The ritzy Miami hotel, SLS South Beach, has agreed to settle a discrimination suit with 17 Haitian dishwashers who say they were mistreated and eventually fired because of their background.
The allegations are from 2014 and, earlier this year, the Equal Employment Opportunity Commission filed the discrimination suit on behalf of the former employees, according to the Miami Herald.
The suit alleged that the Haitian dishwashers working at the hotel were banned from speaking Creole at work, but a similar ban on Spanish among other employees was not put in place. They were also asked to perform duties other workers at the luxury hotel were not, like lifting heavy items up the hotel’s 13 flights, the Herald reports.
When one of the dishwashers asked management to fix the broken service elevator, a boss replied, “let those slaves do the work.”
The Herald reports, when the dishwashers reported the alleged abuse to human resources the entire dishwashing staff was then fired and replaced the same day with a staff “made up of almost entirely of white and/or Hispanic workers.”
“We advocated for a settlement of this kind because we thought it was necessary to compensate them for what they endured,” EEOC regional attorney Robert Weisberg told the Herald, noting the “severe emotional distress” the discrimination had on the workers.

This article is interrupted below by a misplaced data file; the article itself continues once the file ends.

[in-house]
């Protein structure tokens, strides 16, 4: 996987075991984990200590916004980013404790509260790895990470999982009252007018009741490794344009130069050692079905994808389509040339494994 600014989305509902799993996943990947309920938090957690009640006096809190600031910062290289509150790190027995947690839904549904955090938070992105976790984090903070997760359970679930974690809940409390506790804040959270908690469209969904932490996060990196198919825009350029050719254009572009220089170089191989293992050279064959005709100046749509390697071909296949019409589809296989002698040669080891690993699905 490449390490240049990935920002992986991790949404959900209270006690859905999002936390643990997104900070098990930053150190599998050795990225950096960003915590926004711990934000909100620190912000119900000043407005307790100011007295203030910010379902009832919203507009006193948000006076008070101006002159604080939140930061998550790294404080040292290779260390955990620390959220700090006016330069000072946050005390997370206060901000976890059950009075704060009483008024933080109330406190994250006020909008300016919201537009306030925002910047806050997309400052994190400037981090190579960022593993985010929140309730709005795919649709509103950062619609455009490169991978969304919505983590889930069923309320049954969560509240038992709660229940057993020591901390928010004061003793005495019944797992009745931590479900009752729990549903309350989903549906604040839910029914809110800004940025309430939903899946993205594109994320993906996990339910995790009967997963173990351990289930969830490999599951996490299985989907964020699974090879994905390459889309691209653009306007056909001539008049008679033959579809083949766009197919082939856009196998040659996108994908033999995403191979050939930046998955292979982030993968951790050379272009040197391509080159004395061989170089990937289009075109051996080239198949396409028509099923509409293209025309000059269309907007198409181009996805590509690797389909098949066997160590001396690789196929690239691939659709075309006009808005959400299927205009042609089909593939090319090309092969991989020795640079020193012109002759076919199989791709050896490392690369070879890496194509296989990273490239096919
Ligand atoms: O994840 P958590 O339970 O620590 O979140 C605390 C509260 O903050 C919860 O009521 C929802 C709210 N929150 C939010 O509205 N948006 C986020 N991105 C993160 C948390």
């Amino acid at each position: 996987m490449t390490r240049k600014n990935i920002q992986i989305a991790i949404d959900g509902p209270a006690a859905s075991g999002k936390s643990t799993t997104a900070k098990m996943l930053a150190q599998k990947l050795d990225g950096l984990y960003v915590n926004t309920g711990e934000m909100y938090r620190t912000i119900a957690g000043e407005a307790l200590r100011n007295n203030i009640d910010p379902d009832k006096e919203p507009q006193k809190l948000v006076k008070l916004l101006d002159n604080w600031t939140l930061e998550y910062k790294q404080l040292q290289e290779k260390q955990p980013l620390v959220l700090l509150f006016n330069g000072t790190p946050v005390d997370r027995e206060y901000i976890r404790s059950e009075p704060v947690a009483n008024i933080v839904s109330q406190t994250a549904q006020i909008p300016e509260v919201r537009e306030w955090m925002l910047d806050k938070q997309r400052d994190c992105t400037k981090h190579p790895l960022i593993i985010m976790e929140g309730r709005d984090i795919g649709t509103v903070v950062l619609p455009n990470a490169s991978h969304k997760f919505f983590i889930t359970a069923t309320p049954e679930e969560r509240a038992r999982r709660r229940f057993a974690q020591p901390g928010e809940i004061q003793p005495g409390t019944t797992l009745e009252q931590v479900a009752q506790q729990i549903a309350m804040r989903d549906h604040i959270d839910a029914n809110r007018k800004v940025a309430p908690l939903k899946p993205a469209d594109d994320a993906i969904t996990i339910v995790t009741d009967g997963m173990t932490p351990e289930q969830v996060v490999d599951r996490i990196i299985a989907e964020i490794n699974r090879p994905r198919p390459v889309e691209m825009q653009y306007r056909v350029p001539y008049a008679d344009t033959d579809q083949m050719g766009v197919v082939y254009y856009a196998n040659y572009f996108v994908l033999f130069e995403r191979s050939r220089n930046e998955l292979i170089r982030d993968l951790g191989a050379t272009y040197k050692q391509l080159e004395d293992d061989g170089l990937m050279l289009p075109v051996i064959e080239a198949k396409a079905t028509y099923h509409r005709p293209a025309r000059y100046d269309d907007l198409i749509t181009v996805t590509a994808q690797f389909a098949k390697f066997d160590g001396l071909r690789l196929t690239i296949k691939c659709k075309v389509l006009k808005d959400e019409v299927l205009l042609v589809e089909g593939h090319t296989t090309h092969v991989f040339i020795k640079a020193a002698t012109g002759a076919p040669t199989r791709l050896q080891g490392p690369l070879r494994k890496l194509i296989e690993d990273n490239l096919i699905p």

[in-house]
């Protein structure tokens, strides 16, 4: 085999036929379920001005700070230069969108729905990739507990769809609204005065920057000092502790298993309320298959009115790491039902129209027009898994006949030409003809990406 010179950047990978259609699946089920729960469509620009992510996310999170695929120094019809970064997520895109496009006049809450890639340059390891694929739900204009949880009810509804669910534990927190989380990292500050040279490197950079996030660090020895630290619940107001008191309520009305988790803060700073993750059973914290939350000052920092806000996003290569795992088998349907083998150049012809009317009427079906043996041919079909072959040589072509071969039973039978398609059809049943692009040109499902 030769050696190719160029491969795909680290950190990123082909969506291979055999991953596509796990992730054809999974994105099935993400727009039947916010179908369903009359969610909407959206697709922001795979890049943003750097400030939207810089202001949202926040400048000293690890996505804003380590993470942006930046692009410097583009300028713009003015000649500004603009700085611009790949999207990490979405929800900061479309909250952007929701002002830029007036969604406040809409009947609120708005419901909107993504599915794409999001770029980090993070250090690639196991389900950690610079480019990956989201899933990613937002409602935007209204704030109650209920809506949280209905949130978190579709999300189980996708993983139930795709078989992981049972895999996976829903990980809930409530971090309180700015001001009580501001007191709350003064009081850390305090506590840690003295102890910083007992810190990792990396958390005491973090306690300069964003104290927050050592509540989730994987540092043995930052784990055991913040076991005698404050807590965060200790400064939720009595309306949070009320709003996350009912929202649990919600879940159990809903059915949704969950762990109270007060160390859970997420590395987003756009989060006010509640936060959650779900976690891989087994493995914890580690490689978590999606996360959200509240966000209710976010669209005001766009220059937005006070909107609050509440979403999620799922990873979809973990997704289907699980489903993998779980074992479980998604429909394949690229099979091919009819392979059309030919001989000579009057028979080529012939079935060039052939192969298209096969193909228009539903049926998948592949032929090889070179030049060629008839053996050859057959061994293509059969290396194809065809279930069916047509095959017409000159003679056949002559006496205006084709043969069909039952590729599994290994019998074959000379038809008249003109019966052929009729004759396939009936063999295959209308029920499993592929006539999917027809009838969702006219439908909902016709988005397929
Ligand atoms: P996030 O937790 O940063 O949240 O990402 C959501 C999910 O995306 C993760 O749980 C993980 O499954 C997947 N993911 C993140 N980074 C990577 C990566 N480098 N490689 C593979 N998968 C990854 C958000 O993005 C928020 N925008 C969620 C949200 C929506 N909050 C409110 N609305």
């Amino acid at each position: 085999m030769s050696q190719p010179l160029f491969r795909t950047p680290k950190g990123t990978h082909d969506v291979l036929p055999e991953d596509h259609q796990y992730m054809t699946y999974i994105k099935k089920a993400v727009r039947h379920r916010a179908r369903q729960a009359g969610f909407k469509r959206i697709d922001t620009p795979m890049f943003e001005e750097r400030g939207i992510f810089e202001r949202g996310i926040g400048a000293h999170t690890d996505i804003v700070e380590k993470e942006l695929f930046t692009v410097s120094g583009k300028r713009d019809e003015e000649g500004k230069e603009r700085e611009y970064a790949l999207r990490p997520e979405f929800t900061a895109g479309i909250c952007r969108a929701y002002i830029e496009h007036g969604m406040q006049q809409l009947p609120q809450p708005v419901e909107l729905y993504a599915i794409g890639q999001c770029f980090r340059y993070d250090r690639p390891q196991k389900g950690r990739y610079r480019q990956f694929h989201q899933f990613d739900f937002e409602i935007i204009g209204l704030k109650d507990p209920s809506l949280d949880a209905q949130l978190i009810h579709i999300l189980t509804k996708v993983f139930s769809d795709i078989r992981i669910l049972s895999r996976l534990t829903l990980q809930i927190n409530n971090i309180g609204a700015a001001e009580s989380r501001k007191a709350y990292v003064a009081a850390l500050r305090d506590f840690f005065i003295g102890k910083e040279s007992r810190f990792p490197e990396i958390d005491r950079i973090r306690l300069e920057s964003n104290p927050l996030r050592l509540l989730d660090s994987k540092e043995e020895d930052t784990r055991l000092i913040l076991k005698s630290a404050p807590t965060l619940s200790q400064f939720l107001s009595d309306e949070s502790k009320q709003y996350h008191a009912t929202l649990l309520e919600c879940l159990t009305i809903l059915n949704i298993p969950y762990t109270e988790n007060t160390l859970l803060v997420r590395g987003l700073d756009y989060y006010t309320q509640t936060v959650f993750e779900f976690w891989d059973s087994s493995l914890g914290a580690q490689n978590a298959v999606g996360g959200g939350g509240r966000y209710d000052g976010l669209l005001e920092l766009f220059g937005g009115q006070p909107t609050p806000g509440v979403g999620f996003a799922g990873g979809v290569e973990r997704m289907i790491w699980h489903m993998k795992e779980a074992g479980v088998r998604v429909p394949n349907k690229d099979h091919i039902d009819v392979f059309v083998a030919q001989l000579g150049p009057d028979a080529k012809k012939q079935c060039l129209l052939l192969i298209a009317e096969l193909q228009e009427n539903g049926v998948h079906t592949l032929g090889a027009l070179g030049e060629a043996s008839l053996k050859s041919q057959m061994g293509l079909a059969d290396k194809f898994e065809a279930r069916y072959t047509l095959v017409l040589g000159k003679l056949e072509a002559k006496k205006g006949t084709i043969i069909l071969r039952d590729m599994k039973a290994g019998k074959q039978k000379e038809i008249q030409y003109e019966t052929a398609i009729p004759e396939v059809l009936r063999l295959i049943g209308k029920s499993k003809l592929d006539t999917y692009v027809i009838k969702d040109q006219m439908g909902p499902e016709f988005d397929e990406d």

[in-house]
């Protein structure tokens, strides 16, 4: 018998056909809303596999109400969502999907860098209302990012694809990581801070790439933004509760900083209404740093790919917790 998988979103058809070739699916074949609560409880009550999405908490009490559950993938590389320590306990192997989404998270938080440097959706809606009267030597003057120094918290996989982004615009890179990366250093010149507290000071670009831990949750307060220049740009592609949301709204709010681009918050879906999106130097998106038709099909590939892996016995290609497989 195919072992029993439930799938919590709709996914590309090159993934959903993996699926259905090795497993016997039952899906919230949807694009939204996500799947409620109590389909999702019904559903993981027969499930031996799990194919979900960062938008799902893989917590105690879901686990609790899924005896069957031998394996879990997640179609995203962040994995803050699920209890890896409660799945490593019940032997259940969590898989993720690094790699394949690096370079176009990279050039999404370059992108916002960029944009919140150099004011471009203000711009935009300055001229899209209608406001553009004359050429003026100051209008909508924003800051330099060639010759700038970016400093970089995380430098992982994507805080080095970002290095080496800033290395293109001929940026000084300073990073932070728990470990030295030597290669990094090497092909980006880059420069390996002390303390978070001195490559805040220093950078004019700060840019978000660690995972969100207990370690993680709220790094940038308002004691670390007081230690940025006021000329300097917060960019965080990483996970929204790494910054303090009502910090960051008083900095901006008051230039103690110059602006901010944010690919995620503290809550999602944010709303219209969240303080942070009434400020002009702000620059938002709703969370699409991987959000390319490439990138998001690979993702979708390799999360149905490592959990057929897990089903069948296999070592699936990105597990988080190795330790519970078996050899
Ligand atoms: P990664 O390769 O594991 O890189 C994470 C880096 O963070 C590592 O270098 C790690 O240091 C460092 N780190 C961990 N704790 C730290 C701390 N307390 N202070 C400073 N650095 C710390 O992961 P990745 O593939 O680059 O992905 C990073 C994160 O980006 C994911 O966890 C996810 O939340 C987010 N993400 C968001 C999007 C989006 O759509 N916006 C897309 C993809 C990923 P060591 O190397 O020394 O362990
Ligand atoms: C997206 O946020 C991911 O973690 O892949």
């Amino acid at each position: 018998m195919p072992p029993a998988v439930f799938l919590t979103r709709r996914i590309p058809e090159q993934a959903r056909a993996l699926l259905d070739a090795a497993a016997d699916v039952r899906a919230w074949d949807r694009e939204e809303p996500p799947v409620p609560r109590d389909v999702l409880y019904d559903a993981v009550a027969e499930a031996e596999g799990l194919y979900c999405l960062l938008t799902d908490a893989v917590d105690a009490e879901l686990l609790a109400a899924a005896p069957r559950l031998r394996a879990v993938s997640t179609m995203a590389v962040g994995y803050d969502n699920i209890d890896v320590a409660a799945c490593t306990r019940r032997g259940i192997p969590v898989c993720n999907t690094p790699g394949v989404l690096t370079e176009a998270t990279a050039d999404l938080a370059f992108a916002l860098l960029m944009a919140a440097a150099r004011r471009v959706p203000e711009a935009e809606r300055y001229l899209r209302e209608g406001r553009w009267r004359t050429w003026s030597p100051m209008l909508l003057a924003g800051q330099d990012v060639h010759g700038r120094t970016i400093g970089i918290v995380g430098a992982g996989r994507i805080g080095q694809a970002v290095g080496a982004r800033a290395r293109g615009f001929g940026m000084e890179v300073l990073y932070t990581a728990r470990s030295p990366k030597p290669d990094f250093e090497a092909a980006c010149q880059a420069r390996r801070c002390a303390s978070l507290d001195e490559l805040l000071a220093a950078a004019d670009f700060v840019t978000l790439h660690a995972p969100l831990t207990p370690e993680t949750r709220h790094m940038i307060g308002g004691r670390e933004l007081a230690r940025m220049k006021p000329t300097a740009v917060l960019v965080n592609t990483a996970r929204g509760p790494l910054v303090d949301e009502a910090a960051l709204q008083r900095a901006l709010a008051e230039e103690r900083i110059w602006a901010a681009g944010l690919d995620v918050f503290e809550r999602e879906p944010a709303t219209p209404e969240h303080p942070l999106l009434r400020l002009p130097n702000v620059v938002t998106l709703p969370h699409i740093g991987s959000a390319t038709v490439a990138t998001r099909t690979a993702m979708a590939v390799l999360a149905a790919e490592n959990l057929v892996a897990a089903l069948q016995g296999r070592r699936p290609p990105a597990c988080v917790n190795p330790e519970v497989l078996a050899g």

James Greeley, chief legal officer of the hotel’s parent company SBE, told the Miami Herald that the decision to outsource the dishwashing department had a “perfectly legitimate business motive” and noted that not all the workers in the department were of Haitian descent.
He says the hotel has and will continue to employ Haitian employees in “customer-facing positions” and called the premise of the suit “illogical.”
According to the Herald, he said, “We’re an inclusive company which employs people of over 60 nationalities.”
In the settlement, the SLS South Beach denied all accusations but maintained “that settlements are favored over continued, costly and uncertain litigation,” writes the Miami Herald.
Greeley told the Herald that the company “made the decision to settle this in an amicable way for the benefit of our former employees.”
“At the end of the day these were our employees,” he said. “These are not adversaries.”
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